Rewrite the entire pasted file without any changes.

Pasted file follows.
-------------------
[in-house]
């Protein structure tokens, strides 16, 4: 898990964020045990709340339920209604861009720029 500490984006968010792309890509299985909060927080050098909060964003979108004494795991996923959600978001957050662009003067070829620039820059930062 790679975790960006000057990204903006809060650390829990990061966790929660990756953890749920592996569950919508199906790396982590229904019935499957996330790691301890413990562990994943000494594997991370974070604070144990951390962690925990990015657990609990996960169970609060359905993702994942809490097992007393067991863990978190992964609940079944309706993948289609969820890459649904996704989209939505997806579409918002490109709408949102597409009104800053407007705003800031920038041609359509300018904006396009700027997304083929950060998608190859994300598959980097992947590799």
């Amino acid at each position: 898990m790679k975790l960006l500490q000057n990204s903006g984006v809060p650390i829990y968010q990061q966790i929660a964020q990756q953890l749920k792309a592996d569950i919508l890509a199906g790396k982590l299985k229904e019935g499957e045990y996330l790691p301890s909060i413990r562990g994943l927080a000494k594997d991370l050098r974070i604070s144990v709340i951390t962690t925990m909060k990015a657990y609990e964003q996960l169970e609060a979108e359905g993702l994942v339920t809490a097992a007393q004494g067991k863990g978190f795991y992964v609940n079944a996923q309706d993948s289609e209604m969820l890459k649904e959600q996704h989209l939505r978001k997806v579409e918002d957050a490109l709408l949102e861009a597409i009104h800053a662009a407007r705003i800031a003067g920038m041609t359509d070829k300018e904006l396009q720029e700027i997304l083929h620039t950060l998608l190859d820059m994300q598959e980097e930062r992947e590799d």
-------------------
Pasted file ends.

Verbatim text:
[in-house]
């Protein structure tokens, strides 16, 4: 898990964020045990709340339920209604861009720029 500490984006968010792309890509299985909060927080050098909060964003979108004494795991996923959600978001957050662009003067070829620039820059930062 790679975790960006000057990204903006809060650390829990990061966790929660990756953890749920592996569950919508199906790396982590229904019935499957996330790691301890413990562990994943000494594997991370974070604070144990951390962690925990990015657990609990996960169970609060359905993702994942809490097992007393067991863990978190992964609940079944309706993948289609969820890459649904996704989209939505997806579409918002490109709408949102597409009104800053407007705003800031920038041609359509300018904006396009700027997304083929950060998608190859994300598959980097992947590799």
């Amino acid at each position: 898990m790679k975790l960006l500490q000057n990204s903006g984006v809060p650390i829990y968010q990061q966790i929660a964020q990756q953890l749920k792309a592996d569950i919508l890509a199906g790396k982590l299985k229904e019935g499957e045990y996330l790691p301890s909060i413990r562990g994943l927080a000494k594997d991370l050098r974070i604070s144990v709340i951390t962690t925990m909060k990015a657990y609990e964003q996960l169970e609060a979108e359905g993702l994942v339920t809490a097992a007393q004494g067991k863990g978190f795991y992964v609940n079944a996923q309706d993948s289609e209604m969820l890459k649904e959600q996704h989209l939505r978001k997806v579409e918002d957050a490109l709408l949102e861009a597409i009104h800053a662009a407007r705003i800031a003067g920038m041609t359509d070829k300018e904006l396009q720029e700027i997304l083929h620039t950060l998608l190859d820059m994300q598959e980097e930062r992947e590799d």